Happy Monday,ATTers! We are going to start off this new and wonderful week with something extremely familiar to our loyal readers - the same exact pictures we used Thursday and Friday of last week. Why? Because there is so much to see in the same exact corner of the same diorama made by artist Bob Omrod that we can hardly contain ourselves! (It has nothing to do with a broken camera phone, honest.) Looking at the close up of the bottom left hand corner of the diorama, we have already discussed The Fly and The Creature From the Black Lagoon. Today, we would like to spend a little time with The Invisible Man. Don't see him? Well, that makes sense, actually, what with his being invisible and everything. If you look closely, though, you can see a pair of floating glasses. They're there. And that's where our story begins today.
H.G. Wells, arguably the most famous science fiction writer of the nineteenth century, published his short story The Invisible Man in 1897. It tells of a mad scientist, Griffin, whose experiments in optics and refractive indexes and such turn him invisible. He proves unable to make himself visible again, and searches for his notes to find an answer. Griffin displays the negative side of science - his hunger for fame and power override his humanity - and the story ends badly for him. The first movie version of the story came out in 1933. Directed by James Whale and starring Claude Rains as the invisible man, Dr. Jack Griffin. The story is altered a little bit, making Griffin a sane man whose brain is twisted and distorted by the drugs taken to turn invisible, until his personality is essentially destroyed because of the medication. The film did well enough to inspire a number of sequels and remakes, including a few television shows in the 1970's, a fun parody segment in the 1987 sketch comedy movie Amazon Women on the Moon, and even a play.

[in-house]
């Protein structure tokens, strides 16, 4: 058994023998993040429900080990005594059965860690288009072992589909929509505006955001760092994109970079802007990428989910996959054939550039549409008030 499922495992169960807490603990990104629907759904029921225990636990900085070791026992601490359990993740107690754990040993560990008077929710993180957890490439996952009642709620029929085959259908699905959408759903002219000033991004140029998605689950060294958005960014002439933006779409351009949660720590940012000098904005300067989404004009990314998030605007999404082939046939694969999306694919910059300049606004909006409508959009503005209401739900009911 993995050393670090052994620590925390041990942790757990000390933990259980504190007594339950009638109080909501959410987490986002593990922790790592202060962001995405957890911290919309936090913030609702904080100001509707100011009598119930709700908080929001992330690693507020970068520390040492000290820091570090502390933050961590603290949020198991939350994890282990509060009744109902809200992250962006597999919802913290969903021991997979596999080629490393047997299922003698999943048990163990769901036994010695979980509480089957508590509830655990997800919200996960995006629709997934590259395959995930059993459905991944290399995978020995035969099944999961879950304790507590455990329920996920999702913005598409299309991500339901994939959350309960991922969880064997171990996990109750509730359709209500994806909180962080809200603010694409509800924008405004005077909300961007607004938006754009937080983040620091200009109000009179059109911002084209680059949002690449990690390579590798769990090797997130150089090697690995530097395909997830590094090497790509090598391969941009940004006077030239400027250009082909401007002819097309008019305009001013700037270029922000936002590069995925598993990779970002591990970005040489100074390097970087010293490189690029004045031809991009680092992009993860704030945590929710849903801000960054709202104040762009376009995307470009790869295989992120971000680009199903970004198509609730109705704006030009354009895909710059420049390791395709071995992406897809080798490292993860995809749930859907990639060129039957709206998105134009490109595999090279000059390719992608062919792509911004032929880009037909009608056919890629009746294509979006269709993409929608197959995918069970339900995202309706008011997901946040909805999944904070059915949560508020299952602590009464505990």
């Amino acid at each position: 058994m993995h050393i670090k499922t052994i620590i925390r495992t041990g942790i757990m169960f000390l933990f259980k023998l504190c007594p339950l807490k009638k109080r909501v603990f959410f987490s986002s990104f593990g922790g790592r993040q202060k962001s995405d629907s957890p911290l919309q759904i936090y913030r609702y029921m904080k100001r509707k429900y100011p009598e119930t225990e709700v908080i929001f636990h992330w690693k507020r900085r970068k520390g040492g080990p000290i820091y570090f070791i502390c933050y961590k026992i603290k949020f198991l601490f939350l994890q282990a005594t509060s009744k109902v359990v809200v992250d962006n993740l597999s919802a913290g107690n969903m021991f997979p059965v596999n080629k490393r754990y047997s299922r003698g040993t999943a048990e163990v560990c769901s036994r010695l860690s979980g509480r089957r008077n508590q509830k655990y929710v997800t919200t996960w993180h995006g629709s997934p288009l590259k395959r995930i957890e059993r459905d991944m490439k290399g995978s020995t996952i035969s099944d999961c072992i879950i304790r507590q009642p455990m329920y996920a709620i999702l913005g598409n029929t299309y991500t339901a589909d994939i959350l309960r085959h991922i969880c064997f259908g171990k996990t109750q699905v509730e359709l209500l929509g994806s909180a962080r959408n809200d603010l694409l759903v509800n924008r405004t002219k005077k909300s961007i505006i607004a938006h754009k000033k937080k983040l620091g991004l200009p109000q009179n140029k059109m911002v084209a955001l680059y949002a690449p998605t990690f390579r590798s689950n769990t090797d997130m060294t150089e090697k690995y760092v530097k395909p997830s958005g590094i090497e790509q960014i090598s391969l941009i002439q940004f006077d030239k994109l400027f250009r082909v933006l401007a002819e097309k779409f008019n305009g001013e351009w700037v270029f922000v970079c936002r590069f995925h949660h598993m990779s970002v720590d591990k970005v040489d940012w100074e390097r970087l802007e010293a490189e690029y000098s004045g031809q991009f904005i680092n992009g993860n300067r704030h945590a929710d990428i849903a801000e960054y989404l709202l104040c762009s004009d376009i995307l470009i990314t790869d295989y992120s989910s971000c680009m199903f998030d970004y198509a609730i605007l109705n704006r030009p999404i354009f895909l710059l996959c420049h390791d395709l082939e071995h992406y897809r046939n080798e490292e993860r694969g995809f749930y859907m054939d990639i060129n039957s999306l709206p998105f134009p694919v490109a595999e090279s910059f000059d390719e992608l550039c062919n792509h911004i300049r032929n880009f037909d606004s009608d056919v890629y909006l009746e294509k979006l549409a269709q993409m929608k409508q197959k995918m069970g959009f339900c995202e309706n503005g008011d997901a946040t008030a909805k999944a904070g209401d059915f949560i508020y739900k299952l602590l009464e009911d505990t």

QUESTION: What was the name of the matron of the Coach and Horses Inn, where Griffin stayed and did his experiments?
A) Sally Kemp
B) Janny Hall
C) Ginni Marvel
D) Theresa Brewer
PRESIDENTIAL RADIO. It may seem to be a small anniversary, but on this day in 1922, President Warren G. Harding introduced radio to the White House. This served as a virtual endorsement of this technology that had been little more than an experiment beforehand. Soon enough, the world would be able to listen to newscasts, sporting events and pre-recorded music in their homes. In only a few months (on June 22nd, to be exact), Harding would become the first acting president to actually speak on one of these crazy things.
QUOTE: I don't know much about Americanism, but it's a d**n good word with which to carry an election. - Warren Harding
ANSWER: B) Janny Hall